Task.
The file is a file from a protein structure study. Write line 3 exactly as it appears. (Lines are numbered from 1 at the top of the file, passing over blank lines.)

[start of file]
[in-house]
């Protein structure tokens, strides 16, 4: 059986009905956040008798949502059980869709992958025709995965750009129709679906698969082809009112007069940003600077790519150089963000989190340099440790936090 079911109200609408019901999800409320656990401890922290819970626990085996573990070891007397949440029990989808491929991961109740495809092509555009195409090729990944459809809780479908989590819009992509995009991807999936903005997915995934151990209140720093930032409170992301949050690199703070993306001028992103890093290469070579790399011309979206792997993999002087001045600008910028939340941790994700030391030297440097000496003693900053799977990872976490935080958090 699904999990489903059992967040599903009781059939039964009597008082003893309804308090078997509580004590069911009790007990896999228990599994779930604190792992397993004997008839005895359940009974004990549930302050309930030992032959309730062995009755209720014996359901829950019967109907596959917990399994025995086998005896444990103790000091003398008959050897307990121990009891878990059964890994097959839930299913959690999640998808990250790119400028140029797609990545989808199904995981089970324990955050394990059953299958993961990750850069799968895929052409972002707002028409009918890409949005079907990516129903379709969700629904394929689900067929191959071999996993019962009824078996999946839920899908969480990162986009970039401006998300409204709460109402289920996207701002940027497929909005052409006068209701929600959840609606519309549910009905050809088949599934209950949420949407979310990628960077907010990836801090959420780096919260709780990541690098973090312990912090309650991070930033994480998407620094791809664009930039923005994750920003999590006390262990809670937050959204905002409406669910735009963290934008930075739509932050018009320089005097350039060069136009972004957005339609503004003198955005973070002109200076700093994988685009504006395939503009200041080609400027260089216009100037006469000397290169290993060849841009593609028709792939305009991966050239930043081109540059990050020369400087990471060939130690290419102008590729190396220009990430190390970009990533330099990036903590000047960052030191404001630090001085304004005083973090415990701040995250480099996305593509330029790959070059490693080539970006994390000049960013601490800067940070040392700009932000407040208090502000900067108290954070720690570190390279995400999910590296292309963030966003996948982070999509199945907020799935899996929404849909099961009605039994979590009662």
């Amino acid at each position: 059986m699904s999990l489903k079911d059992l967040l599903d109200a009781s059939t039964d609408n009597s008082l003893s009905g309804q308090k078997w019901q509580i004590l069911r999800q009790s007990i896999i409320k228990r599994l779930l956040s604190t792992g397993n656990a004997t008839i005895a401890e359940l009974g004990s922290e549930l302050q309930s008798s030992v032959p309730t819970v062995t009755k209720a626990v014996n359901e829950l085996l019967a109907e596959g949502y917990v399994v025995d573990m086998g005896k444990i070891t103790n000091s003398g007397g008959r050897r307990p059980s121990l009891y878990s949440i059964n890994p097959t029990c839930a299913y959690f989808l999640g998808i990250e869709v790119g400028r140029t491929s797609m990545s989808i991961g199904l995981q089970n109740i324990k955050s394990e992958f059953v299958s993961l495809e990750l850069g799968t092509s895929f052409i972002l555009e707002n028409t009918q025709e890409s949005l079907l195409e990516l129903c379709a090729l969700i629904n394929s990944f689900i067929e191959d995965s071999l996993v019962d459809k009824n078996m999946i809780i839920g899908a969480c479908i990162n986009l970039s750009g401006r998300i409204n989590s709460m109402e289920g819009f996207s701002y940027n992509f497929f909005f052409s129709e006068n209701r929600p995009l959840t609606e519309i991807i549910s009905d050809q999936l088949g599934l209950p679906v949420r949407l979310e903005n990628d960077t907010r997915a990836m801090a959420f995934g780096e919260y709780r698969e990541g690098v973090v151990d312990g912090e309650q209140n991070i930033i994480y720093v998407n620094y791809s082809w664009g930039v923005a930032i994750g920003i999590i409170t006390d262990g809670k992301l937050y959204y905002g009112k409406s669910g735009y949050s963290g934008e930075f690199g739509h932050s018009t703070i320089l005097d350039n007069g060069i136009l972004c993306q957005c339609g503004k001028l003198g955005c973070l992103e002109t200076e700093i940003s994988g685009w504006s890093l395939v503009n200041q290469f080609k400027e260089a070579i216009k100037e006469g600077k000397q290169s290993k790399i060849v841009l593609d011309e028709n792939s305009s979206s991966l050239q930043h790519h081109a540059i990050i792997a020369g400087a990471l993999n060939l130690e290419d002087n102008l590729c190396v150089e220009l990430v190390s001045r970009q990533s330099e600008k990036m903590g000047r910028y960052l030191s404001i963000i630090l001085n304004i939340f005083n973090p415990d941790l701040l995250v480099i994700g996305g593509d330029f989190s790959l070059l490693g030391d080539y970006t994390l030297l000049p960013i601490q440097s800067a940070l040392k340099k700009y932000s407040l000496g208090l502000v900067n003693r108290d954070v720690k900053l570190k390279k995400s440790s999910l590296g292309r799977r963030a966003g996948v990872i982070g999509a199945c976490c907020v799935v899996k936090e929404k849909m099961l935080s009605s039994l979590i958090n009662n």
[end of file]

């Amino acid at each position: 059986m699904s999990l489903k079911d059992l967040l599903d109200a009781s059939t039964d609408n009597s008082l003893s009905g309804q308090k078997w019901q509580i004590l069911r999800q009790s007990i896999i409320k228990r599994l779930l956040s604190t792992g397993n656990a004997t008839i005895a401890e359940l009974g004990s922290e549930l302050q309930s008798s030992v032959p309730t819970v062995t009755k209720a626990v014996n359901e829950l085996l019967a109907e596959g949502y917990v399994v025995d573990m086998g005896k444990i070891t103790n000091s003398g007397g008959r050897r307990p059980s121990l009891y878990s949440i059964n890994p097959t029990c839930a299913y959690f989808l999640g998808i990250e869709v790119g400028r140029t491929s797609m990545s989808i991961g199904l995981q089970n109740i324990k955050s394990e992958f059953v299958s993961l495809e990750l850069g799968t092509s895929f052409i972002l555009e707002n028409t009918q025709e890409s949005l079907l195409e990516l129903c379709a090729l969700i629904n394929s990944f689900i067929e191959d995965s071999l996993v019962d459809k009824n078996m999946i809780i839920g899908a969480c479908i990162n986009l970039s750009g401006r998300i409204n989590s709460m109402e289920g819009f996207s701002y940027n992509f497929f909005f052409s129709e006068n209701r929600p995009l959840t609606e519309i991807i549910s009905d050809q999936l088949g599934l209950p679906v949420r949407l979310e903005n990628d960077t907010r997915a990836m801090a959420f995934g780096e919260y709780r698969e990541g690098v973090v151990d312990g912090e309650q209140n991070i930033i994480y720093v998407n620094y791809s082809w664009g930039v923005a930032i994750g920003i999590i409170t006390d262990g809670k992301l937050y959204y905002g009112k409406s669910g735009y949050s963290g934008e930075f690199g739509h932050s018009t703070i320089l005097d350039n007069g060069i136009l972004c993306q957005c339609g503004k001028l003198g955005c973070l992103e002109t200076e700093i940003s994988g685009w504006s890093l395939v503009n200041q290469f080609k400027e260089a070579i216009k100037e006469g600077k000397q290169s290993k790399i060849v841009l593609d011309e028709n792939s305009s979206s991966l050239q930043h790519h081109a540059i990050i792997a020369g400087a990471l993999n060939l130690e290419d002087n102008l590729c190396v150089e220009l990430v190390s001045r970009q990533s330099e600008k990036m903590g000047r910028y960052l030191s404001i963000i630090l001085n304004i939340f005083n973090p415990d941790l701040l995250v480099i994700g996305g593509d330029f989190s790959l070059l490693g030391d080539y970006t994390l030297l000049p960013i601490q440097s800067a940070l040392k340099k700009y932000s407040l000496g208090l502000v900067n003693r108290d954070v720690k900053l570190k390279k995400s440790s999910l590296g292309r799977r963030a966003g996948v990872i982070g999509a199945c976490c907020v799935v899996k936090e929404k849909m099961l935080s009605s039994l979590i958090n009662n």